This Week in History provides brief synopses of important historical events whose anniversaries fall this week.
25 years ago: Soviet government rehabilitates 33 victims of the Moscow Trials
left: Zinoviev, Kamenev, Pyatakov, Radek
On June 13, 1988, the Supreme Court of the Soviet Union announced the rehabilitation of many of the “Old Bolshevik” leaders who were sentenced to death and executed during the Moscow trials of 1936-37. Grigory Zinoviev, Lev Kamenev and Yuri Pyatakov were among the 33 defendants, murdered on the orders of Josef Stalin, whose convictions were reversed.
For the first time since they were shot after the first of the three Moscow trials in August 1936, the political contributions of Zinoviev and Kamenev were commented upon favorably in the Soviet press. The two were among Lenin’s closest associates in the decade leading up to the 1917 October Revolution and major figures in the early history of the Soviet state.
The state newspaper Izvestia stated, “Now it is clear that they are not enemies, that they are not guilty before the law, the state, or the people. The state which they helped to create 70 years ago gives them back their honor and their name.”
In posthumously overturning the convictions and acknowledging that the defendants were innocent of all charges, the Supreme Court implicitly conceded that the man who was the principal target of the Moscow trial frame-ups—Leon Trotsky, the co-leader of the October Revolution and founder of the Fourth International—was the victim of the most terrible campaign of slander and falsification in history.
The fact that the Supreme Court ruling failed to even mention Trotsky and his son, Leon Sedov, let alone exonerate them from the tidal wave of Stalinist slanders, was an indication of the fear that his name still evoked within the Soviet bureaucracy.
The court ruling came three days after Izvestia announced the decision to cancel all final history exams for 53 million Soviet schoolchildren in order to end the passing of lies from “one generation to another.” The newspaper added, “Today, we are reaping the bitter fruits of our own moral laxity. We are paying for succumbing to conformity and thus to giving silent approval of everything that now brings the blush of shame to our faces and about which we do not know how to answer our children honestly.”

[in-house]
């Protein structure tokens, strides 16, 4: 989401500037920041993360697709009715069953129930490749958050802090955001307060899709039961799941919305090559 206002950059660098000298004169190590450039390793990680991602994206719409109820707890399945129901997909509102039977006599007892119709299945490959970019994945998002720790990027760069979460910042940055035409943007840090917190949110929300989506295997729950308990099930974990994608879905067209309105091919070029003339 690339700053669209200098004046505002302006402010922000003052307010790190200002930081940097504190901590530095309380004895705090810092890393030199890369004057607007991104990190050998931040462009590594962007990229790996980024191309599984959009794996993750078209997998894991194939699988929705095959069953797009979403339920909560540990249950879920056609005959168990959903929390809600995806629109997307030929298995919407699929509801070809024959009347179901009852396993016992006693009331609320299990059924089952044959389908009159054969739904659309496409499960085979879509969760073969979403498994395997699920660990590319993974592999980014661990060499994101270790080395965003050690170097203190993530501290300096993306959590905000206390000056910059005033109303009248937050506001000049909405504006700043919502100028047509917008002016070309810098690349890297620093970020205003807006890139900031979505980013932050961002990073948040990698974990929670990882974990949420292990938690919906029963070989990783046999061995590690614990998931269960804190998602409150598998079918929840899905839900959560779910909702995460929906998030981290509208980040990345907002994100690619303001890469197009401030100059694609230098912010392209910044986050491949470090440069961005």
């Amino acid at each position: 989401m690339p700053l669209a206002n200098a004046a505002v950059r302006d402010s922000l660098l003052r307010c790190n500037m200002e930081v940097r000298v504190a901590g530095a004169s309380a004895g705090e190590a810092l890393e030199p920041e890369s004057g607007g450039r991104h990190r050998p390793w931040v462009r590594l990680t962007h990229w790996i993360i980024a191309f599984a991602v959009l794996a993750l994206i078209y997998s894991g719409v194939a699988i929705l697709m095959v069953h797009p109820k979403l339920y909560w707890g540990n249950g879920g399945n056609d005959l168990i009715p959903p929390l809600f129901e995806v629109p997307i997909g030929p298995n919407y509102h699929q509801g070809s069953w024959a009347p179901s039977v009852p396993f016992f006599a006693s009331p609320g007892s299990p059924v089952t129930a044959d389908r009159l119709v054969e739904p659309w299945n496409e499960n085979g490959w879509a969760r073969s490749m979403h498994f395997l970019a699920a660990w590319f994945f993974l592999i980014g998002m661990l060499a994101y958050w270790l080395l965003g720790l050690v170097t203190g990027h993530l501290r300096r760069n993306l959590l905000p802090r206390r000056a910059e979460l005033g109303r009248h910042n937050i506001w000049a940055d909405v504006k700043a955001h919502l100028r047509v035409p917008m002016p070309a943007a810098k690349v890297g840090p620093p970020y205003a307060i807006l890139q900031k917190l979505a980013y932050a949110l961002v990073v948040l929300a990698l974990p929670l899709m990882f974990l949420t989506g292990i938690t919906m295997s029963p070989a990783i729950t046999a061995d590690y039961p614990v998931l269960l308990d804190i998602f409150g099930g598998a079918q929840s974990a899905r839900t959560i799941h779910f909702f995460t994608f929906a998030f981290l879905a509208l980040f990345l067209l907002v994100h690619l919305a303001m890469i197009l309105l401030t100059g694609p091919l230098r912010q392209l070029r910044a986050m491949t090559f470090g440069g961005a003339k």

50 years ago: Medgar Evers assassinated
On June 12, 1963, civil rights leader Medgar Evers was shot from behind in the driveway of his home in Jackson, Mississippi. A veteran of World War II, Evers was the Mississippi field officer for the NAACP (National Association for the Advancement of Colored People). He was born in Decatur, Mississippi, the son of James Evers, a sawmill worker, and Jessie Wright, a domestic. Evers left behind his wife Myrlie and three young children. He was 37.
The assassin was Byron De La Beckwith, a fertilizer salesman and member of the racist White Citizens’ Council. Beckwith, who later joined the Ku Klux Klan, was not convicted of the crime in two separate cases with all-white juries. He was ultimately convicted in 1994 in a case launched based on evidence gathered subsequently—largely that he himself had boasted of the murder to acquaintances for years.
Two major events in the civil rights movement had occurred a day earlier, on June 11, 1963. In the morning Alabama Governor George C. Wallace carried out his promise to defy a federal court order and personally block two African American students from attending the University of Alabama in Tuscaloosa. With news cameras rolling, Wallace dismissed an appeal by Assistant US Attorney General Nicholas Katzenbach. He eventually left the building under threat of arrest by Alabama National Guard General Henry Graham, whose forces had been placed under the control of US Defense Secretary Robert McNamara.
In response to the events in Alabama, later in the day US President John Kennedy gave a speech that, for the first time since the administration of Abraham Lincoln a century earlier, indicated active presidential support for equal rights. Kennedy warned of rising social tensions creating “a rising tide of discontent that threatens the public safety,” and expressed concerns that racial oppression was undercutting US pretensions as the guardian of democracy abroad.